One of the nicest things anyone ever did for me was give me a journal. (Thanks, June!) In it, I wrote my musings, tracked my weight, energy level, BP and blood counts, plus how I felt each day so I could judge how I might feel on certain days following future infusions. I even wrote down deep, dark thoughts I wouldn’t dare tell anyone else. But the very act of writing them down helped liberate me from them.
23. By any means necessary.
Weathering cancer and chemo might be the hardest thing you ever have to do in your life. Get through it any way you can. Do what you have to, even if it means eating nothing but kumquats or binge-watching episodes of “The Flying Nun.” Don’t judge yourself. Just do what you need to survive.
24. Be kind to yourself.
You might forget a birthday. (Chemo brain isn’t a myth.) You might not have the energy to make your niece’s dance recital. You might not have the appetite to eat the special meal your husband prepared for your anniversary. Accept it. Let it go. They’ll survive and you will, too. Be as forgiving of yourself as you’d be to someone else.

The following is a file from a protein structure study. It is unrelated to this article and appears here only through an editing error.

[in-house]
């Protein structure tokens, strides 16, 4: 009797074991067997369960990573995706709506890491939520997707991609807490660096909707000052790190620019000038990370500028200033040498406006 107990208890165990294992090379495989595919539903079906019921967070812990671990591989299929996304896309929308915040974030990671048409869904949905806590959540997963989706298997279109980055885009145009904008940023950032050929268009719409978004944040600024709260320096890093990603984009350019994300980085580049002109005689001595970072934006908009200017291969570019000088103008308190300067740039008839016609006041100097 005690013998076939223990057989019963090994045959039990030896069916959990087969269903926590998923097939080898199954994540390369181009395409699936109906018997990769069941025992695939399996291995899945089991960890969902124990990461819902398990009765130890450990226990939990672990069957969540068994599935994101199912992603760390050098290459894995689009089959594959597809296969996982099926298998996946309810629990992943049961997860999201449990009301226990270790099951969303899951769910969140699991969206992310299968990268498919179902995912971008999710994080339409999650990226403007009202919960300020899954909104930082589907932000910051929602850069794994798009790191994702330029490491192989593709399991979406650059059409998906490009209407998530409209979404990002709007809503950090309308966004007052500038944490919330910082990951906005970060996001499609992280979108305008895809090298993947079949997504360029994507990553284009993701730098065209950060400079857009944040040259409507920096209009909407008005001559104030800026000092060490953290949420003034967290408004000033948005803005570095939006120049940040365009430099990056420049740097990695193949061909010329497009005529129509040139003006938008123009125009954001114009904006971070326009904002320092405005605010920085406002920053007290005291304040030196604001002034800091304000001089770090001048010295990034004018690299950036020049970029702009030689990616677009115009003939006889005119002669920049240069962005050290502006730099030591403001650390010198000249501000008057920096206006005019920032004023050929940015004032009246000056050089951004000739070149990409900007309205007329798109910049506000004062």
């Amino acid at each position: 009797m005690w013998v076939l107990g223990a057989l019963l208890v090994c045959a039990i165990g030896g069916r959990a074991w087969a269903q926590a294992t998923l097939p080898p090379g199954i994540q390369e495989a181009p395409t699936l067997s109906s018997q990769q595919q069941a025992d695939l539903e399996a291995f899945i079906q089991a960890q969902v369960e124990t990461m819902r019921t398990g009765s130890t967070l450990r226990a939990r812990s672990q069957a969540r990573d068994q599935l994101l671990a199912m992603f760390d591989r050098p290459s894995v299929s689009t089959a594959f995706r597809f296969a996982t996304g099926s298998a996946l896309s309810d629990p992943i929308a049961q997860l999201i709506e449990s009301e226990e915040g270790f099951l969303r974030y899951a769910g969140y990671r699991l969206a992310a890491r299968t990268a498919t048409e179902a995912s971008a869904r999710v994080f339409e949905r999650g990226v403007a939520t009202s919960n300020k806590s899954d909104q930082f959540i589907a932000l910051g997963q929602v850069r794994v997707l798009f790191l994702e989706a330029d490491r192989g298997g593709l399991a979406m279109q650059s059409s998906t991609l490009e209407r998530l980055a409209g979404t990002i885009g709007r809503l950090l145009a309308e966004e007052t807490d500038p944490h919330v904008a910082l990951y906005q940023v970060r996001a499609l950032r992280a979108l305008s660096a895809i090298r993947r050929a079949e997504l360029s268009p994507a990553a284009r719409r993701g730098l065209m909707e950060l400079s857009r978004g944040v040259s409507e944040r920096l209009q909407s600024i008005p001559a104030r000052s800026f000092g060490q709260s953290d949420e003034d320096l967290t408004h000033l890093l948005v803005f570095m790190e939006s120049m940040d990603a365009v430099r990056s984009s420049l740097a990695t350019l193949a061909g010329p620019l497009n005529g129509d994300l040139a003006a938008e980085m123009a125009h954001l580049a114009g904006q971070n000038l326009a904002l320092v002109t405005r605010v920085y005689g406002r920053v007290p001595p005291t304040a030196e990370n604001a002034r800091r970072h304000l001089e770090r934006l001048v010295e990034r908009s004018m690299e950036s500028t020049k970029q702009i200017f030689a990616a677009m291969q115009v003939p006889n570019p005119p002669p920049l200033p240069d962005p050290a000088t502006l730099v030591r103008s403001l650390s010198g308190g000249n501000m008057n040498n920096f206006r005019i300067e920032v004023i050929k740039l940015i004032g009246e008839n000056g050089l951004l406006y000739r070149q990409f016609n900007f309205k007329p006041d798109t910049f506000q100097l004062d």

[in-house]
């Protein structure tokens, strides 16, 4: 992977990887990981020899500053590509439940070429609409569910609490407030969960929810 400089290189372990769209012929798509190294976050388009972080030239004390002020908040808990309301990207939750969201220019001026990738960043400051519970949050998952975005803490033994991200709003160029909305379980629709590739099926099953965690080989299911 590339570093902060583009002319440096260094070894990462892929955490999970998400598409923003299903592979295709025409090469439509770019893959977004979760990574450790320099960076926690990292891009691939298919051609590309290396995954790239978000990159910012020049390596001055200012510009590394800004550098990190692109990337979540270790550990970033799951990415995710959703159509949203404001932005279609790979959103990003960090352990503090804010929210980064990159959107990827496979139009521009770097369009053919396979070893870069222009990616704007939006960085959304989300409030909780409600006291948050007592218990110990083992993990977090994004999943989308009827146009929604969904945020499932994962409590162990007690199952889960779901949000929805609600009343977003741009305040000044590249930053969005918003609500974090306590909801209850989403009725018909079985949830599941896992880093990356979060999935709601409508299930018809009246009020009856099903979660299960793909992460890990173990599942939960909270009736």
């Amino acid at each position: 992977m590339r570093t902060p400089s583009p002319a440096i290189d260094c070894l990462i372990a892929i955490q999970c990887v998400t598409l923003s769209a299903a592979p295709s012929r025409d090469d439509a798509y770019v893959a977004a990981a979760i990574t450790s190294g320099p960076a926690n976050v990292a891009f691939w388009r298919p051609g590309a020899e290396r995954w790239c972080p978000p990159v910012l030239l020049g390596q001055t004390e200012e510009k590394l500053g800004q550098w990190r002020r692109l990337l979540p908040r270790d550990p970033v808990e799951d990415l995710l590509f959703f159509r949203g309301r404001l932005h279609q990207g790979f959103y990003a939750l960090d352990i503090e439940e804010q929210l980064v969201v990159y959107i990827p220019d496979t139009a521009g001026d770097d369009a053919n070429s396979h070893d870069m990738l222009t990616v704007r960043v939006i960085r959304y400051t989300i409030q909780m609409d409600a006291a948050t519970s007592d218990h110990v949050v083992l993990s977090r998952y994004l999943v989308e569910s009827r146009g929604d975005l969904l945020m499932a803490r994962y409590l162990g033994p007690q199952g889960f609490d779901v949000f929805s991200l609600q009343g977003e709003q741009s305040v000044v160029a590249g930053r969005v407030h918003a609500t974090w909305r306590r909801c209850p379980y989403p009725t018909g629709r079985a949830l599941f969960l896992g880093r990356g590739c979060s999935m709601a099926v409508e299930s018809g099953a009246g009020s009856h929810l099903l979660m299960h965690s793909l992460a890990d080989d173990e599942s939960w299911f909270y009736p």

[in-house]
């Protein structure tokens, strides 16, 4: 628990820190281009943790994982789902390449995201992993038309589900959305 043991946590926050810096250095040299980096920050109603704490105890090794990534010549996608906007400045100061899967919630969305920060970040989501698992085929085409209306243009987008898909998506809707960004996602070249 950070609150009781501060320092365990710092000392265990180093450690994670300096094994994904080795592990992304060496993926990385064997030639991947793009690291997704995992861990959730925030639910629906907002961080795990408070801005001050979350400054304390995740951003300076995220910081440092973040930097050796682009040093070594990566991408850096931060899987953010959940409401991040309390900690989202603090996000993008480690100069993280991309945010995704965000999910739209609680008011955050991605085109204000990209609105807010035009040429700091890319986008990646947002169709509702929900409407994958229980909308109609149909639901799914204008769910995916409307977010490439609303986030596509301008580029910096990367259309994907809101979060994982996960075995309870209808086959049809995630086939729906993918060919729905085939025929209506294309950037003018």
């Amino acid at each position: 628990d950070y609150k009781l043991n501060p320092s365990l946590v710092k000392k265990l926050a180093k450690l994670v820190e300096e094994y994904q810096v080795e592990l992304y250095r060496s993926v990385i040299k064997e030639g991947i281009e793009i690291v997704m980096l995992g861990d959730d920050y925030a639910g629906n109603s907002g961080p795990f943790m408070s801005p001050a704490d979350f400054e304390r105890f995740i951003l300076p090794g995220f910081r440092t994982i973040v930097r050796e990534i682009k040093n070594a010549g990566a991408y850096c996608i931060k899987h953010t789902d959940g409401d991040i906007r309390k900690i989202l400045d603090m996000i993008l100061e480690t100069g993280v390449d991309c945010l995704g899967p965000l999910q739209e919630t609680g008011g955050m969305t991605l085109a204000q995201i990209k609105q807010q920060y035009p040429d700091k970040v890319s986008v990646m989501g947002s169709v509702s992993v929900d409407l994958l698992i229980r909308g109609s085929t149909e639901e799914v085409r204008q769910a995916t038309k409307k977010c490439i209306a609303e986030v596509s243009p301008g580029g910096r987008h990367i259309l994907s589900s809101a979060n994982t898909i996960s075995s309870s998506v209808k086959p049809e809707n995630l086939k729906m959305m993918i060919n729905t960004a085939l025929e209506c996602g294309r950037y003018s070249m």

25. Look forward, not back.
Don’t waste time thinking about how gorgeous your hair used to be — try and imagine how healthy and strong it will be when it grows back. Celebrate how many chemo infusions you already have under your belt — not how many you have left to go. Look forward to a cancer-free future, not back towards your sickness!
A longer version of this story first appeared at Ravishly.com, an alternative news+culture women’s website. More from Ravishly:
How I Learned To Get Naked With Strangers Again After My Mastectomy
Fatal Brain Candy: How Prescription Pills Almost Killed Me
Being Thin Didn’t Make Me Happy, But Being “Fat” Does